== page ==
Given the continued obsession of my Republican colleagues with critical race theory, using an attack on CRT to distract attention from the real issues of systemic or institutional racism in our society, it is time to take a look at some of the facts that confirm the inequality that still exists in America.
In a recent Ledger column on CRT, friend Winfield made a correct distinction between correlation and causation. We historians are fond of telling our students that just because World War II followed only twenty years after World War I, the first world war was not the cause of the second. The fact that something comes after something else does not prove that it was caused by the first event (the “fallacy of the false cause”).
Dr. Rose then adds that one cannot prove that “laws and institutions of our country” actually caused “social, political, and economic inequalities between white and non-white people.” He suggests that inequality could be caused by other factors. I agree.
We do need, however, to think further about the objective reality of racism in America by looking at possible causes well beyond the existence of discriminatory laws, most of which have been repealed.
First, we need to go beyond the notion that race is essentially a matter of biology. Race is profoundly cultural. It is learned behavior. It is in our attitudes more than in our DNA. My former colleague and the first African-America hired in the History Department, Ken Mason, convinced me that all the racial categories devised by scholars over the past three centuries, such as Caucasian, Mongoloid, Negroid, were largely European ways of codifying color consciousness.
Although some biological differences do exist, it is mainly skin color that matters, Professor Mason believed. White people don’t discriminate against African-Americans because the latter are more likely to get sickle cell anemia, nor do we express hostility to Asian-Americans because their eyes look different than those of Caucasians.
We discriminate due to skin color, because it is an easy identifier that allows us to look negatively upon a person whom we want to see as different. And when we make such comparisons in social and political matters, we are always judging one thing or person superior to another.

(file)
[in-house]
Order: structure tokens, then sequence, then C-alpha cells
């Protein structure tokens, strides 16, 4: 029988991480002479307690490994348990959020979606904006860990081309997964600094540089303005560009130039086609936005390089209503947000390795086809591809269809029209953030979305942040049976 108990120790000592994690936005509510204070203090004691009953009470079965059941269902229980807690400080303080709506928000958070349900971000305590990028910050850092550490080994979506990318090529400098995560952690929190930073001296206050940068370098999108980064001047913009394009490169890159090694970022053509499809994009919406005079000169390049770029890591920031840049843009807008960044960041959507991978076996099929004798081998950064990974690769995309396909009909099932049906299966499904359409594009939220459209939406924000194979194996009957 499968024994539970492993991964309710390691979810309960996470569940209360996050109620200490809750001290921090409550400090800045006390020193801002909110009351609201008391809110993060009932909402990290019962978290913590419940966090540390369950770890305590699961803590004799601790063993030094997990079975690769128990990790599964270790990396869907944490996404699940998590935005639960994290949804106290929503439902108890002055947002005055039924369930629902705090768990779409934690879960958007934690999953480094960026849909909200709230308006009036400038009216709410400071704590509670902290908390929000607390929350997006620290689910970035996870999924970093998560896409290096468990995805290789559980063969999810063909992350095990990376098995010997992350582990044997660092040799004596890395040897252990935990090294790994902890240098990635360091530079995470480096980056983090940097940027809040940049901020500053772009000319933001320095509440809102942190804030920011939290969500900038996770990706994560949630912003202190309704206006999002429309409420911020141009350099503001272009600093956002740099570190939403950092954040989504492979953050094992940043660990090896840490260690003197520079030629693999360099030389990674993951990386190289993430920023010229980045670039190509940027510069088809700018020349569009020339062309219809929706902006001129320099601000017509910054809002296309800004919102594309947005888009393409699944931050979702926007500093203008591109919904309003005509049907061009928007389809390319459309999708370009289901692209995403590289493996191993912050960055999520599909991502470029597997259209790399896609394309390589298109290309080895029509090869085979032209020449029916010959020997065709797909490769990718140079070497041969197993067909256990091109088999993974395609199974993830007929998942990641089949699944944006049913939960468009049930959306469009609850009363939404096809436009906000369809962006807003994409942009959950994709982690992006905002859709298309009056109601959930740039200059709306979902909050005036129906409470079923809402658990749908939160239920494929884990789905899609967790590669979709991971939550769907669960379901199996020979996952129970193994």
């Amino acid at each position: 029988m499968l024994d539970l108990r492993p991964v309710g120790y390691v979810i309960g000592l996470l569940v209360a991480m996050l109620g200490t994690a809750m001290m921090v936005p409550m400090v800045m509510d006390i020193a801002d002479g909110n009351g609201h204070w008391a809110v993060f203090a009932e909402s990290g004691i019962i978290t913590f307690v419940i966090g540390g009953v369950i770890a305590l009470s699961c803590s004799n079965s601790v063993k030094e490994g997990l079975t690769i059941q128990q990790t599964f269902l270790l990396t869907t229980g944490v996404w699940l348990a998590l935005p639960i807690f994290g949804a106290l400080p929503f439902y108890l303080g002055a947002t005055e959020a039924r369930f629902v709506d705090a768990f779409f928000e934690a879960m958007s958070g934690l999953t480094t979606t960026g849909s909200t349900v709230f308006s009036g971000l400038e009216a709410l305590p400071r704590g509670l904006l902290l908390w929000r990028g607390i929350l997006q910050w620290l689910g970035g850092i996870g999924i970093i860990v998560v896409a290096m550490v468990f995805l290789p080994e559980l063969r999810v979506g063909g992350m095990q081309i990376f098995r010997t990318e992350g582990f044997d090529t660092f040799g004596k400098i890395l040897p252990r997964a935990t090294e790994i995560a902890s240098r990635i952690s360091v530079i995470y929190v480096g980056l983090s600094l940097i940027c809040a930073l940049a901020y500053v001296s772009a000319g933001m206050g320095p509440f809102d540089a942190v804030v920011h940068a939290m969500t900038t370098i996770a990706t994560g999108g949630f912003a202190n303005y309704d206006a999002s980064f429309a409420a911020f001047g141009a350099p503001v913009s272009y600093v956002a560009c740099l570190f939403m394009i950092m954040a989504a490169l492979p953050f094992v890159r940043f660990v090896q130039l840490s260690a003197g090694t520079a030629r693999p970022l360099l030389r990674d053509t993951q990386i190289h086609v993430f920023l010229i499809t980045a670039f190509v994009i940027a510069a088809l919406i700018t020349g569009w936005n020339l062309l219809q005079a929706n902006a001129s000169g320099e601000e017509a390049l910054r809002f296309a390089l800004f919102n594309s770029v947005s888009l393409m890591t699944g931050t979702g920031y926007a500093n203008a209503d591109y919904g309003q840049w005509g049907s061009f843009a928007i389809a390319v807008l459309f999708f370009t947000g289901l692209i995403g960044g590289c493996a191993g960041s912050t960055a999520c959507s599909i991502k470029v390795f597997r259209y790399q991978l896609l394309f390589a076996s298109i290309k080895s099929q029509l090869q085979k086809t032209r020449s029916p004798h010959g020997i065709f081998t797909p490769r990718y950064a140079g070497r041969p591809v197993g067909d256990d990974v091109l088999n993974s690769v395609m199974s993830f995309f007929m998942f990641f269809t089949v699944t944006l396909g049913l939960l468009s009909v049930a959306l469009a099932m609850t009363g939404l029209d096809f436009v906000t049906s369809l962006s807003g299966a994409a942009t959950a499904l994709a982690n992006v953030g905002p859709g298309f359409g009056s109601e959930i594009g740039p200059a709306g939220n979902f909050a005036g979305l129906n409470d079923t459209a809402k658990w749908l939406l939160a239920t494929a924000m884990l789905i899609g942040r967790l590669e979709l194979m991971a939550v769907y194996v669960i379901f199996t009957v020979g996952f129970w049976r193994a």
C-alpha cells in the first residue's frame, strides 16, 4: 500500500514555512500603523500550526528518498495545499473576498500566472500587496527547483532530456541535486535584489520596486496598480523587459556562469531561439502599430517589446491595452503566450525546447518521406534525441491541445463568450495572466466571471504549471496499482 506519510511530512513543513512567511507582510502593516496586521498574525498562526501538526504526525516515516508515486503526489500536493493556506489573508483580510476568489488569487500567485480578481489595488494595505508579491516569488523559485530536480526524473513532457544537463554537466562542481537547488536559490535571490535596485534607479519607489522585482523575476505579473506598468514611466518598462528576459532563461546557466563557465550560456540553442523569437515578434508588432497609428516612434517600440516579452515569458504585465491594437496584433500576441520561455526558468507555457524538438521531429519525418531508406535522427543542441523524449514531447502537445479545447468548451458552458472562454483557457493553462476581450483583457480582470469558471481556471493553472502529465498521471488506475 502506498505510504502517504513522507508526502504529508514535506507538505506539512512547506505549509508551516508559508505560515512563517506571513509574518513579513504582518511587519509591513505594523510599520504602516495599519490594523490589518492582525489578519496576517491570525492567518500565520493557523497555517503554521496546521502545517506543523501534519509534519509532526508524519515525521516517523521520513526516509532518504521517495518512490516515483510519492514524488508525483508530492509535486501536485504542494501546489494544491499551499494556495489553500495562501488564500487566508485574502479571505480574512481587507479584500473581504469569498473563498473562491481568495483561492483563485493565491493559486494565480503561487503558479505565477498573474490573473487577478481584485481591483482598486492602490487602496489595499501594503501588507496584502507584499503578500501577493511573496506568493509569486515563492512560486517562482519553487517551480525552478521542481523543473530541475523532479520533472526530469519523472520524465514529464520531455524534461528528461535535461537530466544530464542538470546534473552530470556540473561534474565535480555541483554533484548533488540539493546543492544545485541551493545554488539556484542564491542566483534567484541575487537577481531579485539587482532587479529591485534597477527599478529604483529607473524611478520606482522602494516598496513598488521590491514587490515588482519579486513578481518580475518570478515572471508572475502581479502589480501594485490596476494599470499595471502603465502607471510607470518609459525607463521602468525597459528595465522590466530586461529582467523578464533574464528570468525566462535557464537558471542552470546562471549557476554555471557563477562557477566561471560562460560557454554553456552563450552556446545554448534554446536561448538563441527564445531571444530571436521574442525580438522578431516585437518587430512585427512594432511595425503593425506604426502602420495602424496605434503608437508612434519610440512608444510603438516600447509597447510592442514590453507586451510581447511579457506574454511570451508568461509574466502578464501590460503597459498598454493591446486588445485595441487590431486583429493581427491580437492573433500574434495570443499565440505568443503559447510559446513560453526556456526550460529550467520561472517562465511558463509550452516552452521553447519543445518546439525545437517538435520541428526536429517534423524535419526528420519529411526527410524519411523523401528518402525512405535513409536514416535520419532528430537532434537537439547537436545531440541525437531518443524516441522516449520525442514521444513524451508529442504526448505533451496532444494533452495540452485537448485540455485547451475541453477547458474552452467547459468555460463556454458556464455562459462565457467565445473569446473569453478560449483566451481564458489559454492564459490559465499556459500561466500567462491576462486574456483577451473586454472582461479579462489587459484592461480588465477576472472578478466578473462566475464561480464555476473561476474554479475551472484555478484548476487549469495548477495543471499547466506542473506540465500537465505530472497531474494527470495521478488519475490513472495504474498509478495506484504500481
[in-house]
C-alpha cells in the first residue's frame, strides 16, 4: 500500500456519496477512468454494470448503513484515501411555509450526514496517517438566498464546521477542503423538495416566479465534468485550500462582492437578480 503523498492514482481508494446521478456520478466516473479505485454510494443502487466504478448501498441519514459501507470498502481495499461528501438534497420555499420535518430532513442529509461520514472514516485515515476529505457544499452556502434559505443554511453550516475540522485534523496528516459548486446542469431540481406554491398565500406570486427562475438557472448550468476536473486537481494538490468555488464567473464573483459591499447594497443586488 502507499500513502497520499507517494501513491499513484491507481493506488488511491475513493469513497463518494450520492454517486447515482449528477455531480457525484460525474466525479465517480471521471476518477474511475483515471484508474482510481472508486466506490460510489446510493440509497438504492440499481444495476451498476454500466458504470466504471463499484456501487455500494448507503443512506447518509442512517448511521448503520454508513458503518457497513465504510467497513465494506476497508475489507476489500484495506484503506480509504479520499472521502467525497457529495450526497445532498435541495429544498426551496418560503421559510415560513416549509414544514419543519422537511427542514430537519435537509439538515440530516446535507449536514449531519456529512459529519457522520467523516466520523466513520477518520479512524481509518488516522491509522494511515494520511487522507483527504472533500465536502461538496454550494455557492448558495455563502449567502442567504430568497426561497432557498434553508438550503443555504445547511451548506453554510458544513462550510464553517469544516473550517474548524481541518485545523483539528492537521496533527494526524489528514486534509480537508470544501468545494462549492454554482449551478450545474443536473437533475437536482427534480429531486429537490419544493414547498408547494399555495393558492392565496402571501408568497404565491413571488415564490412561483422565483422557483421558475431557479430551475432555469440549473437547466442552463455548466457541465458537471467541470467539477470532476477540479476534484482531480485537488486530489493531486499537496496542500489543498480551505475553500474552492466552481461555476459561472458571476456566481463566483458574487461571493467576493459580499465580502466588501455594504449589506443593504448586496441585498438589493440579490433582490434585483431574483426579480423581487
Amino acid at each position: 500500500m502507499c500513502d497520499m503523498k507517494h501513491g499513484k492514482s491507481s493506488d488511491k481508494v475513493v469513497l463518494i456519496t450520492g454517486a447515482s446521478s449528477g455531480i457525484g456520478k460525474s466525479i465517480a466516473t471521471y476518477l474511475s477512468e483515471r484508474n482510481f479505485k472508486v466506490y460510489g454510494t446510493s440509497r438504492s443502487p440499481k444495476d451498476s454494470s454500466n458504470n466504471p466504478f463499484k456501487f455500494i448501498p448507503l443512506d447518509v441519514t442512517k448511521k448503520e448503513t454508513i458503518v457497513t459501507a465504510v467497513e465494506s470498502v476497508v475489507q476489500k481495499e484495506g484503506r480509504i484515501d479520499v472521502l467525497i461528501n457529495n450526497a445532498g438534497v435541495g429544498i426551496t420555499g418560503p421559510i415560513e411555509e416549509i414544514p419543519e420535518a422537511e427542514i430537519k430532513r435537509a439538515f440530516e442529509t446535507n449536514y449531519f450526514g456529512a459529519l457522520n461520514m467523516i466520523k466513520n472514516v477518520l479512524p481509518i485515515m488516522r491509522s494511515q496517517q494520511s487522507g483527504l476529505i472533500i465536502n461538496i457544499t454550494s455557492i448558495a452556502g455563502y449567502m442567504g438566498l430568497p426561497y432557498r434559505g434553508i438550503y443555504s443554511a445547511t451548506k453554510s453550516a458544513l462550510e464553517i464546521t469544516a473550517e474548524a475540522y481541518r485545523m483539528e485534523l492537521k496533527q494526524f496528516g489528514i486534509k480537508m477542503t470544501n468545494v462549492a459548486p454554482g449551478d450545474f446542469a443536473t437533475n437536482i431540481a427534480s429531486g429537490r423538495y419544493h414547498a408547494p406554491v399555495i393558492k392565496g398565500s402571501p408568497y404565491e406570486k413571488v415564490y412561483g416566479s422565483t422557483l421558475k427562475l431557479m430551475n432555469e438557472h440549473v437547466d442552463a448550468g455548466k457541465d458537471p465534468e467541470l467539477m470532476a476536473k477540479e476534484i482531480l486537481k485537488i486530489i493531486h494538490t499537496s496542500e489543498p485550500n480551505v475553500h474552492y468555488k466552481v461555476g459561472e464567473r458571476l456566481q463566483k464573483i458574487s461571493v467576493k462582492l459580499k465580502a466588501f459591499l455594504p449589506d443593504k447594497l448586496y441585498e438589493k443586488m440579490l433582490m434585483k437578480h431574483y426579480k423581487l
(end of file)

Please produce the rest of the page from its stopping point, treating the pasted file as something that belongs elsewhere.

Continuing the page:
Judgmental comparisons (really an oxymoron since all comparisons imply judgment) are not found in “pure” science or mathematics, but only in the “cultural” studies called social sciences or humanities in our universities.
And that is why systemic or institutional racism in America is a cultural rather than a biological issue. This would be true whether or not critical race theory ever existed – and well before it became a Republican catch-phrase.
In 1968 the Kerner Commission, established by President Johnson to study unrest in American cities in the 1960s, wrote the following:
And that is a definition of systemic and institutional racism. It is not a new thing.
So when Dr. Rose calls CRT “a pernicious ideology which attacks the core principles of our civilization,” by which I trust he means American ideas of unity, “e pluribus unum” (from many one) and all that we associate with our commitment to a democratic republic, he is really describing our continuing embrace of racism, not necessarily in our laws, but certainly in our society and a powerful reality in the lives of our black citizens.
It isn’t biological realities that results in African-American per capita income averaging $24,700 annually and white income averaging $42,700. It is not due to decisions made by individual employers as much as institutional practices endorsed or tolerated by a majority of white Americans.
It is not nasty neo-Nazis, Proud Boys, or academic CRT promoters who created a world in which black home ownership is 44% while white home ownership is 73%. It is all of us white folks who tolerated centuries of black people being considered first property and then second-class citizens in America, a country on which we ask God to shed his grace.
Shame on Republicans for attacking CRT instead of joining the rest of us in seeking justice for all – something which can only be secured if we work together to end systemic racism.
Written by Ken Wolf, and originally appearing in the Murray Ledger & Times.
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